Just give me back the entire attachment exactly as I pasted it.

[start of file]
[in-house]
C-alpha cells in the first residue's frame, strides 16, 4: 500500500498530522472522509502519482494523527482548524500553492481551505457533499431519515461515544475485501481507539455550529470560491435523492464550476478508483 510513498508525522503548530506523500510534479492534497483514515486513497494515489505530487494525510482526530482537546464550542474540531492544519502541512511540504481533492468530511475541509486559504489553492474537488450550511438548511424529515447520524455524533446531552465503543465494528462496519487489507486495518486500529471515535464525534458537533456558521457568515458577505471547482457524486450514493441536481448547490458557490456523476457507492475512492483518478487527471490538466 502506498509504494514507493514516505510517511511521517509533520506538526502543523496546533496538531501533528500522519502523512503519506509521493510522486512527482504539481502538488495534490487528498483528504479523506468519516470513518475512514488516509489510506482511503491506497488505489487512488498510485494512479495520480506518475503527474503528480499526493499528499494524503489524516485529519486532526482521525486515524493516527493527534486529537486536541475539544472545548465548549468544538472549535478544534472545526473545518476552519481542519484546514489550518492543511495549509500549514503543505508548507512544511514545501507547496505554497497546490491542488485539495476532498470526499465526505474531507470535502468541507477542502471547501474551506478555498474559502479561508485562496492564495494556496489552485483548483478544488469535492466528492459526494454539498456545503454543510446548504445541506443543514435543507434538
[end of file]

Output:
[in-house]
C-alpha cells in the first residue's frame, strides 16, 4: 500500500498530522472522509502519482494523527482548524500553492481551505457533499431519515461515544475485501481507539455550529470560491435523492464550476478508483 510513498508525522503548530506523500510534479492534497483514515486513497494515489505530487494525510482526530482537546464550542474540531492544519502541512511540504481533492468530511475541509486559504489553492474537488450550511438548511424529515447520524455524533446531552465503543465494528462496519487489507486495518486500529471515535464525534458537533456558521457568515458577505471547482457524486450514493441536481448547490458557490456523476457507492475512492483518478487527471490538466 502506498509504494514507493514516505510517511511521517509533520506538526502543523496546533496538531501533528500522519502523512503519506509521493510522486512527482504539481502538488495534490487528498483528504479523506468519516470513518475512514488516509489510506482511503491506497488505489487512488498510485494512479495520480506518475503527474503528480499526493499528499494524503489524516485529519486532526482521525486515524493516527493527534486529537486536541475539544472545548465548549468544538472549535478544534472545526473545518476552519481542519484546514489550518492543511495549509500549514503543505508548507512544511514545501507547496505554497497546490491542488485539495476532498470526499465526505474531507470535502468541507477542502471547501474551506478555498474559502479561508485562496492564495494556496489552485483548483478544488469535492466528492459526494454539498456545503454543510446548504445541506443543514435543507434538